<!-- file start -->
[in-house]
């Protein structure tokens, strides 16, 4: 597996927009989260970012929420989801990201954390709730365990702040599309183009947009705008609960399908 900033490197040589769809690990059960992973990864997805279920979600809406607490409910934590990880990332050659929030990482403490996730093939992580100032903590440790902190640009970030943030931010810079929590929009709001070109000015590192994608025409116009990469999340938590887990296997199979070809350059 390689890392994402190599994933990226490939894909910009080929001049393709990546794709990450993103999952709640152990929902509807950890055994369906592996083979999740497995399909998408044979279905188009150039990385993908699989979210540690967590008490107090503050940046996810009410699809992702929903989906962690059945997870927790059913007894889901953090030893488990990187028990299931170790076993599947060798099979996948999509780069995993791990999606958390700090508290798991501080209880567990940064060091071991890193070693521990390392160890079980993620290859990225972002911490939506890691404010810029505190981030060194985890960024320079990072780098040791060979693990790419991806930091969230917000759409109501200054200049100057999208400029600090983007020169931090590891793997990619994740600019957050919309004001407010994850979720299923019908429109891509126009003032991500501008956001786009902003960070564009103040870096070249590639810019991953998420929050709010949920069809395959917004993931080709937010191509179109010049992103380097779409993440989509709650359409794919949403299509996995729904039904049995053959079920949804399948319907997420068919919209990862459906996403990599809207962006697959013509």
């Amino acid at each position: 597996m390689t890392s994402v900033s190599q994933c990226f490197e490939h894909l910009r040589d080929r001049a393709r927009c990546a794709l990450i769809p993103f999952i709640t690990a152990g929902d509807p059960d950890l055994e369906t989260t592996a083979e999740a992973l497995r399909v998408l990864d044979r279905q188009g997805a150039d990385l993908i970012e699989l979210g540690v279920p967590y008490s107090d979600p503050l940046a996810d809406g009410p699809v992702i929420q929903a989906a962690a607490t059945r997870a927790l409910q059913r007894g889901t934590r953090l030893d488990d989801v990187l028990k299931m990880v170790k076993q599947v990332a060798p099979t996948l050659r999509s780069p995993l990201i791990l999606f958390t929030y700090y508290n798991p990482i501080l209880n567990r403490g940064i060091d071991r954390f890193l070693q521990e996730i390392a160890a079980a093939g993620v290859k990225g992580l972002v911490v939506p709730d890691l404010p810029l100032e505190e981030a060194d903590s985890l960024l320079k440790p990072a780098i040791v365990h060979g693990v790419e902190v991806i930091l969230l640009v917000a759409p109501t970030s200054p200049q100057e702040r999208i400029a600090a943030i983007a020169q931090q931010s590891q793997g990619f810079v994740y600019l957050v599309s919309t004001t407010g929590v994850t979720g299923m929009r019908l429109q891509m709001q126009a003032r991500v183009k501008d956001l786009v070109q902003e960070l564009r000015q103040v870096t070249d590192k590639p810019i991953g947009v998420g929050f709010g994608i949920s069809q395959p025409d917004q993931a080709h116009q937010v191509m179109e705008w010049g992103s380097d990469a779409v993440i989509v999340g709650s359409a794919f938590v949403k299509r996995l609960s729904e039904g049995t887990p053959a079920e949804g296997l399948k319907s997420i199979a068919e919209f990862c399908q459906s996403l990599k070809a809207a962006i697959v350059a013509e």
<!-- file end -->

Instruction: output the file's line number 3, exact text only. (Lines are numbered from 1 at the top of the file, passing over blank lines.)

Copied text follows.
């Amino acid at each position: 597996m390689t890392s994402v900033s190599q994933c990226f490197e490939h894909l910009r040589d080929r001049a393709r927009c990546a794709l990450i769809p993103f999952i709640t690990a152990g929902d509807p059960d950890l055994e369906t989260t592996a083979e999740a992973l497995r399909v998408l990864d044979r279905q188009g997805a150039d990385l993908i970012e699989l979210g540690v279920p967590y008490s107090d979600p503050l940046a996810d809406g009410p699809v992702i929420q929903a989906a962690a607490t059945r997870a927790l409910q059913r007894g889901t934590r953090l030893d488990d989801v990187l028990k299931m990880v170790k076993q599947v990332a060798p099979t996948l050659r999509s780069p995993l990201i791990l999606f958390t929030y700090y508290n798991p990482i501080l209880n567990r403490g940064i060091d071991r954390f890193l070693q521990e996730i390392a160890a079980a093939g993620v290859k990225g992580l972002v911490v939506p709730d890691l404010p810029l100032e505190e981030a060194d903590s985890l960024l320079k440790p990072a780098i040791v365990h060979g693990v790419e902190v991806i930091l969230l640009v917000a759409p109501t970030s200054p200049q100057e702040r999208i400029a600090a943030i983007a020169q931090q931010s590891q793997g990619f810079v994740y600019l957050v599309s919309t004001t407010g929590v994850t979720g299923m929009r019908l429109q891509m709001q126009a003032r991500v183009k501008d956001l786009v070109q902003e960070l564009r000015q103040v870096t070249d590192k590639p810019i991953g947009v998420g929050f709010g994608i949920s069809q395959p025409d917004q993931a080709h116009q937010v191509m179109e705008w010049g992103s380097d990469a779409v993440i989509v999340g709650s359409a794919f938590v949403k299509r996995l609960s729904e039904g049995t887990p053959a079920e949804g296997l399948k319907s997420i199979a068919e919209f990862c399908q459906s996403l990599k070809a809207a962006i697959v350059a013509e």